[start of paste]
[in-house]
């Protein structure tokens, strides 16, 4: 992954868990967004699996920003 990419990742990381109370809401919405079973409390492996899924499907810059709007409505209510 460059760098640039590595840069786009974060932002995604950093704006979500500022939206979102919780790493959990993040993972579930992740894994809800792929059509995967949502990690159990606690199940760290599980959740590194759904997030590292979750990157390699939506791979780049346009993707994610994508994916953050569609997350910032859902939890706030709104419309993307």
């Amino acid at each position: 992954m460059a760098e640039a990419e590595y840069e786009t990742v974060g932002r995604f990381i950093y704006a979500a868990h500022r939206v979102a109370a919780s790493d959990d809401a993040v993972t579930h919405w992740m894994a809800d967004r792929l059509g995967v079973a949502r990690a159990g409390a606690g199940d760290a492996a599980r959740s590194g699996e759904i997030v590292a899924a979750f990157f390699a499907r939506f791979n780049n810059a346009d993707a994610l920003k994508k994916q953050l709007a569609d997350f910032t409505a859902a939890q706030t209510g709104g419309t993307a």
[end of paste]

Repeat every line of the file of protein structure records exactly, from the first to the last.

[in-house]
């Protein structure tokens, strides 16, 4: 992954868990967004699996920003 990419990742990381109370809401919405079973409390492996899924499907810059709007409505209510 460059760098640039590595840069786009974060932002995604950093704006979500500022939206979102919780790493959990993040993972579930992740894994809800792929059509995967949502990690159990606690199940760290599980959740590194759904997030590292979750990157390699939506791979780049346009993707994610994508994916953050569609997350910032859902939890706030709104419309993307």
């Amino acid at each position: 992954m460059a760098e640039a990419e590595y840069e786009t990742v974060g932002r995604f990381i950093y704006a979500a868990h500022r939206v979102a109370a919780s790493d959990d809401a993040v993972t579930h919405w992740m894994a809800d967004r792929l059509g995967v079973a949502r990690a159990g409390a606690g199940d760290a492996a599980r959740s590194g699996e759904i997030v590292a899924a979750f990157f390699a499907r939506f791979n780049n810059a346009d993707a994610l920003k994508k994916q953050l709007a569609d997350f910032t409505a859902a939890q706030t209510g709104g419309t993307a």